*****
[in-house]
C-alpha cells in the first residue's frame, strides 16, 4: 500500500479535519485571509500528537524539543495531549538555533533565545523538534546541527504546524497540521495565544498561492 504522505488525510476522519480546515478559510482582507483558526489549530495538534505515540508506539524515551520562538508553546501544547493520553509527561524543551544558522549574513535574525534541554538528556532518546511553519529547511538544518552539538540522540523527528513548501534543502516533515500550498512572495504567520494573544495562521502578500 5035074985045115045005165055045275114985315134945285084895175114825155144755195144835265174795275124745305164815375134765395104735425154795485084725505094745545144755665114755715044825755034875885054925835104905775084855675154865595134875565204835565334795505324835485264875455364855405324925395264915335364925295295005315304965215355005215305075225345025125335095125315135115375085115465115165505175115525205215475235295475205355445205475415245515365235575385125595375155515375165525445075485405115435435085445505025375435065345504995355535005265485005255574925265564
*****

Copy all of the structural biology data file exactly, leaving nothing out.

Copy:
[in-house]
C-alpha cells in the first residue's frame, strides 16, 4: 500500500479535519485571509500528537524539543495531549538555533533565545523538534546541527504546524497540521495565544498561492 504522505488525510476522519480546515478559510482582507483558526489549530495538534505515540508506539524515551520562538508553546501544547493520553509527561524543551544558522549574513535574525534541554538528556532518546511553519529547511538544518552539538540522540523527528513548501534543502516533515500550498512572495504567520494573544495562521502578500 5035074985045115045005165055045275114985315134945285084895175114825155144755195144835265174795275124745305164815375134765395104735425154795485084725505094745545144755665114755715044825755034875885054925835104905775084855675154865595134875565204835565334795505324835485264875455364855405324925395264915335364925295295005315304965215355005215305075225345025125335095125315135115375085115465115165505175115525205215475235295475205355445205475415245515365235575385125595375155515375165525445075485405115435435085445505025375435065345504995355535005265485005255574925265564